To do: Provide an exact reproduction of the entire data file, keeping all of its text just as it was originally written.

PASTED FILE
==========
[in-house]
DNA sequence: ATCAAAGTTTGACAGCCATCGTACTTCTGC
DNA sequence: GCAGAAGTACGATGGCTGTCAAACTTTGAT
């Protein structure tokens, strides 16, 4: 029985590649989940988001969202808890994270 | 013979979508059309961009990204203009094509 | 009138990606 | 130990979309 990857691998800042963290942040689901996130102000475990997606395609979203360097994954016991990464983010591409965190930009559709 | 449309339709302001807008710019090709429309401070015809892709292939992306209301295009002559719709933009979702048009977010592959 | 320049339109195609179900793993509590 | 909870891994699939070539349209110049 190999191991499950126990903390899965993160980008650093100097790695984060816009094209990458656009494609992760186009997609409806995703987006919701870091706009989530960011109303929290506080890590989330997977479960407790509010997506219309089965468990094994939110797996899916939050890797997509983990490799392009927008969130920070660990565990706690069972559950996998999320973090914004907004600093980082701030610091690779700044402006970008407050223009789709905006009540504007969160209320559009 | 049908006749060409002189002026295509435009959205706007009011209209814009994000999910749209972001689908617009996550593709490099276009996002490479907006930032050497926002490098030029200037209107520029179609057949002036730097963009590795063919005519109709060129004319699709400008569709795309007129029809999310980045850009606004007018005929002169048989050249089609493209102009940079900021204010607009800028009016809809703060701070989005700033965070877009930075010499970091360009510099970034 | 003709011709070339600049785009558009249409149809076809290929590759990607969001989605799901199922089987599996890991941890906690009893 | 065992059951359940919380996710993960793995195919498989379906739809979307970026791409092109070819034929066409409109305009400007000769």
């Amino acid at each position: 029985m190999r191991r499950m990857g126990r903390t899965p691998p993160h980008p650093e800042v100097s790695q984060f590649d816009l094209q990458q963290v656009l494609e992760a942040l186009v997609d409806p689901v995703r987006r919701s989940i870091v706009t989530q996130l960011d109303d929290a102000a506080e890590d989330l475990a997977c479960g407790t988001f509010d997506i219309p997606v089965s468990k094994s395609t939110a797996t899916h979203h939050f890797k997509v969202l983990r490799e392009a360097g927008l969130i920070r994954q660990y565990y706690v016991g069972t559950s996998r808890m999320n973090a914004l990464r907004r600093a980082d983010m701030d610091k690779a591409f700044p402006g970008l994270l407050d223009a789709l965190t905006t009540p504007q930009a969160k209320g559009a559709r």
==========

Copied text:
[in-house]
DNA sequence: ATCAAAGTTTGACAGCCATCGTACTTCTGC
DNA sequence: GCAGAAGTACGATGGCTGTCAAACTTTGAT
């Protein structure tokens, strides 16, 4: 029985590649989940988001969202808890994270 | 013979979508059309961009990204203009094509 | 009138990606 | 130990979309 990857691998800042963290942040689901996130102000475990997606395609979203360097994954016991990464983010591409965190930009559709 | 449309339709302001807008710019090709429309401070015809892709292939992306209301295009002559719709933009979702048009977010592959 | 320049339109195609179900793993509590 | 909870891994699939070539349209110049 190999191991499950126990903390899965993160980008650093100097790695984060816009094209990458656009494609992760186009997609409806995703987006919701870091706009989530960011109303929290506080890590989330997977479960407790509010997506219309089965468990094994939110797996899916939050890797997509983990490799392009927008969130920070660990565990706690069972559950996998999320973090914004907004600093980082701030610091690779700044402006970008407050223009789709905006009540504007969160209320559009 | 049908006749060409002189002026295509435009959205706007009011209209814009994000999910749209972001689908617009996550593709490099276009996002490479907006930032050497926002490098030029200037209107520029179609057949002036730097963009590795063919005519109709060129004319699709400008569709795309007129029809999310980045850009606004007018005929002169048989050249089609493209102009940079900021204010607009800028009016809809703060701070989005700033965070877009930075010499970091360009510099970034 | 003709011709070339600049785009558009249409149809076809290929590759990607969001989605799901199922089987599996890991941890906690009893 | 065992059951359940919380996710993960793995195919498989379906739809979307970026791409092109070819034929066409409109305009400007000769």
């Amino acid at each position: 029985m190999r191991r499950m990857g126990r903390t899965p691998p993160h980008p650093e800042v100097s790695q984060f590649d816009l094209q990458q963290v656009l494609e992760a942040l186009v997609d409806p689901v995703r987006r919701s989940i870091v706009t989530q996130l960011d109303d929290a102000a506080e890590d989330l475990a997977c479960g407790t988001f509010d997506i219309p997606v089965s468990k094994s395609t939110a797996t899916h979203h939050f890797k997509v969202l983990r490799e392009a360097g927008l969130i920070r994954q660990y565990y706690v016991g069972t559950s996998r808890m999320n973090a914004l990464r907004r600093a980082d983010m701030d610091k690779a591409f700044p402006g970008l994270l407050d223009a789709l965190t905006t009540p504007q930009a969160k209320g559009a559709r």